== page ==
Fact Check: Gyms Are NOT Locked Down, Masks NOT Mandated To Stop Monkeypox Spread As Of July 27, 2022

Fact Check

  • by: Alexis Tereszcuk
Fact Check: Gyms Are NOT Locked Down, Masks NOT Mandated To Stop Monkeypox Spread As Of July 27, 2022 Not Required

Are gyms locked down and are people forced to wear masks to stop the spread of monkeypox? No, that's not true: There have been no federal government orders as of July 27, 2022, for gyms to be closed or mask mandated to stop the spread of monkeypox. The Centers for Disease Control and Prevention (CDC) does recommend that people who are infected with monkeypox and are sharing a living space with others wear a mask "when in close contact with others at home."

The claim appeared in a video on Instagram on July 26, 2022. It opened with a video clip of CDC Director Rochelle Walensky saying:

We do have seen now two cases that have occurred in children.

This is what the post looked like on Facebook at the time of writing:

image (85).png

(Source: Instagram screenshot taken on Wed Jul 27 14:15:33 2022 UTC)

Walensky made the comments about monkeypox during a Washington Post Live broadcast on July 22, 2022.

After her clip, a man in the post refers to "locking down gyms and forcing masks on everybody so it's easier to hide your identity in public." While it's not clear whether he means such actions are already taking place or could take place, the fact is that there is no evidence that gyms are being locked down as of July 27, 2022.

Looking at the two of the densest areas in the United States, New York and Los Angeles County, both of which had strict COVID-19 lockdowns before vaccines were available, neither place has gyms shut down or face masks required as of July 27, 2022.

New York Gov. Kathy Hochul announced the reopening of gyms and fitness centers in April 2021. Los Angeles County gyms and fitness centers were open as of July 27, 2022, and the Department of Public Health has a web page dedicated to "best practices for gyms, fitness centers and other businesses that offer indoor space for exercise to enhance safety for their workers, customers, and communities."

Masks are not mandated to stop the spread of monkeypox as of this writing. CDC guidelines for monkeypox recommend people infected isolate "until rash has fully resolved, the scabs have fallen off, and a fresh layer of intact skin has formed." Masks are not required in public places as of July 27, 2022. However, they do recommend that if an infected person is living with other people they should, "Wear well-fitting source control (e.g., medical mask) when in close contact with others at home."

Screen Shot 2022-07-27 at 12.44.53 PM.png

(Source: CDC website screenshot taken on Wed Jul 27 20:02:55 2022 UTC)

The person in the video poses the rhetorical question whether monkeypox is sexually transmitted. The CDC, World Health Organization and the UN all explain that it could be contracted via sexual activity but that is not the only way to become infected or spread monkeypox.

The CDC explains in a section titled, "How It Spreads," with one method of transmission listed as related to sex: "respiratory secretions during prolonged, face-to-face contact, or during intimate physical contact, such as kissing, cuddling, or sex":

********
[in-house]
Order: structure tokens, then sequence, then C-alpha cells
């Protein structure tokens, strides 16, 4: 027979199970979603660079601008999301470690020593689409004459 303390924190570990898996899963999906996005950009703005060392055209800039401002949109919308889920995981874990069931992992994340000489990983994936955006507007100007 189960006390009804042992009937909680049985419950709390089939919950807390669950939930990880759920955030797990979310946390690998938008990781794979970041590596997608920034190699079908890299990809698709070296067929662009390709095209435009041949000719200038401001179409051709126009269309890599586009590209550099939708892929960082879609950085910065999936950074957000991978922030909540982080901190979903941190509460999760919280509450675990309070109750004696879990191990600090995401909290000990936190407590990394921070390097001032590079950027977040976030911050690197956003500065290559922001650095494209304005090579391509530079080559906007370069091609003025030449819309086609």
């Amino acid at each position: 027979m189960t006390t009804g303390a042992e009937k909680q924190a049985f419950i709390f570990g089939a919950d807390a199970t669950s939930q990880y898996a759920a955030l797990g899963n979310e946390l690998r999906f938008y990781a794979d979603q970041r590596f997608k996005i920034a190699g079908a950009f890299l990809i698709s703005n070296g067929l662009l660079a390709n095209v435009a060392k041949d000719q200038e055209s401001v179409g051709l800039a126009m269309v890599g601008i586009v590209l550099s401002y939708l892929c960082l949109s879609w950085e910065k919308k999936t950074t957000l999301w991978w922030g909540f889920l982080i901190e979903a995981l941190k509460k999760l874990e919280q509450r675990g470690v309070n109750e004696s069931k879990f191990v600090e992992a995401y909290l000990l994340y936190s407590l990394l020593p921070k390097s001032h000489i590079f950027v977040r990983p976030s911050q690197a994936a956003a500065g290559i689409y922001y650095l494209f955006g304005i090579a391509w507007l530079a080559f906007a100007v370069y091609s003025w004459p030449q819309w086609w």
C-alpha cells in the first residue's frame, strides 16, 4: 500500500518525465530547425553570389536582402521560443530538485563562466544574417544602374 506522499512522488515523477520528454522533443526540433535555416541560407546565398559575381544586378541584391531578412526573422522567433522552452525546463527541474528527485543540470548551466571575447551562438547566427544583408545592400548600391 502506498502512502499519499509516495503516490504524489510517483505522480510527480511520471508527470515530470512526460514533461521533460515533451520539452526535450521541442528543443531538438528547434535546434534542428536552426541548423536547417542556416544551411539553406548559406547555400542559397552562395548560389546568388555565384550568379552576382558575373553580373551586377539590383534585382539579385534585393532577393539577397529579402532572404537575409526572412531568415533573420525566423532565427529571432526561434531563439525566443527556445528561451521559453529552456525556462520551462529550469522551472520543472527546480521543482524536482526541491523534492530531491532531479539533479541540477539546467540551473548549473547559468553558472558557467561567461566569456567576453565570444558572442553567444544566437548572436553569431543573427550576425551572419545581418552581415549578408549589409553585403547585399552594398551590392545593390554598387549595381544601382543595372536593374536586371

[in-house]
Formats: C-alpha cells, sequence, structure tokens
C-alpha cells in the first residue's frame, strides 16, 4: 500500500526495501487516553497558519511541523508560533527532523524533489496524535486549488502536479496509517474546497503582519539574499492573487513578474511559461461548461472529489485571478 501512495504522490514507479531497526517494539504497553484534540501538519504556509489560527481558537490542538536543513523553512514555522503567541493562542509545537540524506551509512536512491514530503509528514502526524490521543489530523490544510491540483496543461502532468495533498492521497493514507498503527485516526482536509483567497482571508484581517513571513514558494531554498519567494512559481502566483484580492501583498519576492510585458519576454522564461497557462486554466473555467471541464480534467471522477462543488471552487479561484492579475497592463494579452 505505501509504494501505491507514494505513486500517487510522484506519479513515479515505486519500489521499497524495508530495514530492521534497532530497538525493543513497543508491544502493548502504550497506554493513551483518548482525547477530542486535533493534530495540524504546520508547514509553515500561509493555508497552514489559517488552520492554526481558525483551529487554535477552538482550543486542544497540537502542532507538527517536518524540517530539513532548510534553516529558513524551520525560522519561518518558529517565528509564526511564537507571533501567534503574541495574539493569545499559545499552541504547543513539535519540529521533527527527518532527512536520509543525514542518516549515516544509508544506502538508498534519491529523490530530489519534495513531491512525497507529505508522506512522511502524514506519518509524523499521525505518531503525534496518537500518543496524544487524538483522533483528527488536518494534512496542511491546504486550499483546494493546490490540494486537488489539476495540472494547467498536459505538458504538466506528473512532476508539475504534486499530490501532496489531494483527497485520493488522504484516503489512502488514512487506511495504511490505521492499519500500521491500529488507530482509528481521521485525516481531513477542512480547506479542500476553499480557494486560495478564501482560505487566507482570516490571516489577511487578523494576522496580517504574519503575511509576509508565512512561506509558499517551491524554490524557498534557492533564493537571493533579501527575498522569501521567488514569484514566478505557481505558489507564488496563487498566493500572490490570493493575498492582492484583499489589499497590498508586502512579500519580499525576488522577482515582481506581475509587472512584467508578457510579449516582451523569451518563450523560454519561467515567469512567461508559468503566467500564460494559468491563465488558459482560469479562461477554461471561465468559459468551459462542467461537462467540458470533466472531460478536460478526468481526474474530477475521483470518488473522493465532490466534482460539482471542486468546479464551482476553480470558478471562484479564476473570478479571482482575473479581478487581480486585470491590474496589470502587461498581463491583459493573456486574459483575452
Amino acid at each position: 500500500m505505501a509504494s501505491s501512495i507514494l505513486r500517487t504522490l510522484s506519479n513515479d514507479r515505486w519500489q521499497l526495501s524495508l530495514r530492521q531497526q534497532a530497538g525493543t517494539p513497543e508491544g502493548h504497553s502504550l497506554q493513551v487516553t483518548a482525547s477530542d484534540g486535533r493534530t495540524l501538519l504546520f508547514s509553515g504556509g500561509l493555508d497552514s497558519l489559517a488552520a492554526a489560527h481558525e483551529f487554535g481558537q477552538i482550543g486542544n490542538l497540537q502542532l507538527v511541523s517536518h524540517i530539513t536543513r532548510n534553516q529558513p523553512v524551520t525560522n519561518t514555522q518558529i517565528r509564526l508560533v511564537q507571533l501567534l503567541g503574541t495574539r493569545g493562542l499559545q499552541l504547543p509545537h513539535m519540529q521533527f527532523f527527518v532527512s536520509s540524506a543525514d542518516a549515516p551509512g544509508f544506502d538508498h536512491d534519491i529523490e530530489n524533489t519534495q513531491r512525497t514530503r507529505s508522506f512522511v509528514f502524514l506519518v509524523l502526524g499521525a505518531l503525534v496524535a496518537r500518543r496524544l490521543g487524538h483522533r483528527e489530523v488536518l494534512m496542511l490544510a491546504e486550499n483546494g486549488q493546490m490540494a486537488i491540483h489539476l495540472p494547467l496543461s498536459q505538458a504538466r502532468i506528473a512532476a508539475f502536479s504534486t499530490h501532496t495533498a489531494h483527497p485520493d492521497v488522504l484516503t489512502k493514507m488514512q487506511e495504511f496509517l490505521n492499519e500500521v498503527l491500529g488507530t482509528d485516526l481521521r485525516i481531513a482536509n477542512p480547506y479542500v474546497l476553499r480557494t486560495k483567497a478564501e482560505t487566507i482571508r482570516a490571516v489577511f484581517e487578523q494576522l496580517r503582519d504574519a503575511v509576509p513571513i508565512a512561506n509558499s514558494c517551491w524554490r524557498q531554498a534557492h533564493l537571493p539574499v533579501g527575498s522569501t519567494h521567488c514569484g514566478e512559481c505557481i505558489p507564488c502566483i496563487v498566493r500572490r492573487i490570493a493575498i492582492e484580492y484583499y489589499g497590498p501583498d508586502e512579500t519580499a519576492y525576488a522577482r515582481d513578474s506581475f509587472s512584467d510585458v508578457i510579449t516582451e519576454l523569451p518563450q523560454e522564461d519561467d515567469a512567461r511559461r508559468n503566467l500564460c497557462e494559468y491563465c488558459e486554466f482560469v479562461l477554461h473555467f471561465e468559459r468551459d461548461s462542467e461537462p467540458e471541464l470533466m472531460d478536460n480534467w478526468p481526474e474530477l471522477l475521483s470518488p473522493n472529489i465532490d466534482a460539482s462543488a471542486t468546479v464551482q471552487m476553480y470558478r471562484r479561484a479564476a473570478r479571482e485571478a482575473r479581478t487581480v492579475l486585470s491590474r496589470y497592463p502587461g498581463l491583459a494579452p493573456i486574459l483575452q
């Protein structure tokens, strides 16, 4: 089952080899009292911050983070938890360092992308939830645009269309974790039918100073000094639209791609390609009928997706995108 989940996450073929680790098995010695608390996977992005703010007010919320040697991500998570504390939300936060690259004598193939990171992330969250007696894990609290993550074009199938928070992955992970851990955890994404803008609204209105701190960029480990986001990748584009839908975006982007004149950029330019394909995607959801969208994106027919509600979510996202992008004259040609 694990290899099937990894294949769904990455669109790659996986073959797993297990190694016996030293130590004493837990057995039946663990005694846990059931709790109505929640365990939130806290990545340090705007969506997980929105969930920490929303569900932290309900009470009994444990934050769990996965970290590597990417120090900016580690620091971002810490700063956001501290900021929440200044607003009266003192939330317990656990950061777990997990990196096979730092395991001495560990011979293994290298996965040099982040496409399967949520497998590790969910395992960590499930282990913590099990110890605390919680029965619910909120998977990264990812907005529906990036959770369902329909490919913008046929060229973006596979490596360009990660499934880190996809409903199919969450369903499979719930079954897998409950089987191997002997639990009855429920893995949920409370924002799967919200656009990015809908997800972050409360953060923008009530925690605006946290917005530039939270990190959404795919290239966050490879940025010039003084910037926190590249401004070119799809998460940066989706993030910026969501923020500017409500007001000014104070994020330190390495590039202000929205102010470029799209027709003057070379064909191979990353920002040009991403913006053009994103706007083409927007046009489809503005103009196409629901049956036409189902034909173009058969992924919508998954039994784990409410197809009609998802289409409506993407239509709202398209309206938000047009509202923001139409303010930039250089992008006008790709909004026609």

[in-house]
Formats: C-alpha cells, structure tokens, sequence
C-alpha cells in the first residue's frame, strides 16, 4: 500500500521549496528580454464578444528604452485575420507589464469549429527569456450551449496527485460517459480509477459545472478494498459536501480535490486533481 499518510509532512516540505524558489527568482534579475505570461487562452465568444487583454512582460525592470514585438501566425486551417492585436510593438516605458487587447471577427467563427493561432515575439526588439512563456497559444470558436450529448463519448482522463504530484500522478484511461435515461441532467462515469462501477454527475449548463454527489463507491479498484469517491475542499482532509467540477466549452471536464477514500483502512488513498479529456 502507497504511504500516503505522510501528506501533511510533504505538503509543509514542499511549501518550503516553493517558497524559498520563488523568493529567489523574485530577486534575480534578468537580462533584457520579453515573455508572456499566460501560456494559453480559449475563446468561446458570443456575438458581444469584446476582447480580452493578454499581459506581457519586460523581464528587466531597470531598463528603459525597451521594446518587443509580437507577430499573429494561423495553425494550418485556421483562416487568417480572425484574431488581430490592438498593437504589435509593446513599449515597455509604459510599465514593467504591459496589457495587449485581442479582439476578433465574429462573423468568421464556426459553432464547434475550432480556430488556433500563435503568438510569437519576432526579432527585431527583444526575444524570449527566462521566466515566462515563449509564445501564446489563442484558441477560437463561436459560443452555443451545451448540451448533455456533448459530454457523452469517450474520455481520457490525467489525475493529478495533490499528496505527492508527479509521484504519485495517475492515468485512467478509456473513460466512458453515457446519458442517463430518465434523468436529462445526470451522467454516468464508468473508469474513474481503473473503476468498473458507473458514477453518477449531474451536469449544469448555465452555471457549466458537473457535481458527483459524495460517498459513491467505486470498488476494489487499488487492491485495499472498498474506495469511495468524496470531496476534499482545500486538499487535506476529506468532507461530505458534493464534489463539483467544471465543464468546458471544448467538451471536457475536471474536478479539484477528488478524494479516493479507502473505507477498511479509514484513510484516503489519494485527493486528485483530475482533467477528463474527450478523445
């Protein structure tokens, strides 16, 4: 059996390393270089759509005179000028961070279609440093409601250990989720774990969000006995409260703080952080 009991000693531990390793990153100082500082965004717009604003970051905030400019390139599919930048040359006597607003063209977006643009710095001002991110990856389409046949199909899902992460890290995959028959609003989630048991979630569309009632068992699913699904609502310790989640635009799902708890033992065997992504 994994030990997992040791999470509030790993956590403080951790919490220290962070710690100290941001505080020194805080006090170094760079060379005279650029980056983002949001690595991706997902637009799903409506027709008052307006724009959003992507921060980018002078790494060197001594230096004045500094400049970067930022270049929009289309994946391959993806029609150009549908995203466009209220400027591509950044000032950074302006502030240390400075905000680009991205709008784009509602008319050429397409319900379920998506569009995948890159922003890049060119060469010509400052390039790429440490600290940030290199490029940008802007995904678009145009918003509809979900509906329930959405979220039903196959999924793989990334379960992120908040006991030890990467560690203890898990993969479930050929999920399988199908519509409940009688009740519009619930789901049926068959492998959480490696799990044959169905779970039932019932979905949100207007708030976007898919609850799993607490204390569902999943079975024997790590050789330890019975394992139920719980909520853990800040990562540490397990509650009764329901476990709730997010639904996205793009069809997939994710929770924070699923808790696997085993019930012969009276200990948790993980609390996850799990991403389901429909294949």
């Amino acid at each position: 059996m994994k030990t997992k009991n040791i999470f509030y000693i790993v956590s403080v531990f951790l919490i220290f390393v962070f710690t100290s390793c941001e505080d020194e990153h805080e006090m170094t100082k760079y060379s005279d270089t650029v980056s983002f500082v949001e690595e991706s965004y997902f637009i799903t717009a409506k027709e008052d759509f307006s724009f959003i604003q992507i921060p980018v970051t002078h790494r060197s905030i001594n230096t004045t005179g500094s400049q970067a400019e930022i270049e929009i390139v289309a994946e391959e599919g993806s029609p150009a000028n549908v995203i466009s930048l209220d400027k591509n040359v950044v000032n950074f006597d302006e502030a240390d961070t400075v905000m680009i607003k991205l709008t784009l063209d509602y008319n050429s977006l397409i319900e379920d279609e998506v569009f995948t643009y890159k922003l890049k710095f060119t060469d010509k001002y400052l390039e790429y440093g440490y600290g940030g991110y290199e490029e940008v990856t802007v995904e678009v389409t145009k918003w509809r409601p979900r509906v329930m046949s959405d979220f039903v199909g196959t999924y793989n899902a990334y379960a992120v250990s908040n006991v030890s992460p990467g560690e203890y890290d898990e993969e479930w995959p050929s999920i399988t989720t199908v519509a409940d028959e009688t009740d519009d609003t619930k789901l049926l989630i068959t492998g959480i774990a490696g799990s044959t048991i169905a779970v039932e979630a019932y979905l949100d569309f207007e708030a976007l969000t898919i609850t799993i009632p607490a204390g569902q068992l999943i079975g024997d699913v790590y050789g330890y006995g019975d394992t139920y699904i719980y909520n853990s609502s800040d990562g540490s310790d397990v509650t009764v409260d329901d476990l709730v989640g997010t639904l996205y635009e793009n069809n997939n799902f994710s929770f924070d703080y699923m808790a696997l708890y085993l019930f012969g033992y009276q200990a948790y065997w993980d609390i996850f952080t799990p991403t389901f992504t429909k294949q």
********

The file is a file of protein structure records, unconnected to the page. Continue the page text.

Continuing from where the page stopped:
Screen Shot 2022-07-27 at 4.27.25 PM.png

(Source: CDC website screenshot taken on Wed Jul 27 23:24:21 2022 UTC)

The World Health Organization (WHO) explains how it is believed that monkeypox is spread in a post dated July 24, 2022:

Monkeypox virus is transmitted from infected animals to humans via indirect or direct contact. Human-to-human transmission can occur through direct contact with infectious skin or lesions, including face-to-face, skin-to-skin, and respiratory droplets. In the current outbreak countries and amongst the reported monkeypox cases, transmission appears to be occurring primarily through close physical contact, including sexual contact. Transmission can also occur from contaminated materials such as linens, bedding, electronics, clothing, that have infectious skin particles.

A report published by the UN on July 25, 2022 titled, ​How it spreads, who's at risk -- what you need to know, addresses "Is monkeypox a sexually transmitted infection?":

The condition can be spread from one person to another through close physical contact, including sexual contact. However, it is currently unknown whether it can be spread through sexual transmission (for example, through semen or vaginal fluids). However, direct skin-to-skin contact with lesions during sexual activities can spread the virus ... The risk of becoming infected is not limited to sexually active people or men who have sex with men. Anyone who has close physical contact with someone who is contagious is at risk.

Lead Stories has reached out to the CDC for comment and will update the story when a response is received.

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Lead Stories is working with the CoronaVirusFacts/DatosCoronaVirus Alliance, a coalition of more than 100 fact-checkers who are fighting misinformation related to the COVID-19 pandemic. Learn more about the alliance here.

  Alexis Tereszcuk

Alexis Tereszcuk is a writer and fact checker at Lead Stories and an award-winning journalist who spent over a decade breaking hard news and celebrity scoop with RadarOnline and Us Weekly.

As the Entertainment Editor, she investigated Hollywood stories and conducted interviews with A-list celebrities and reality stars.  

Alexis’ crime reporting earned her spots as a contributor on the Nancy Grace show, CNN, Fox News and Entertainment Tonight, among others.

Read more about or contact Alexis Tereszcuk

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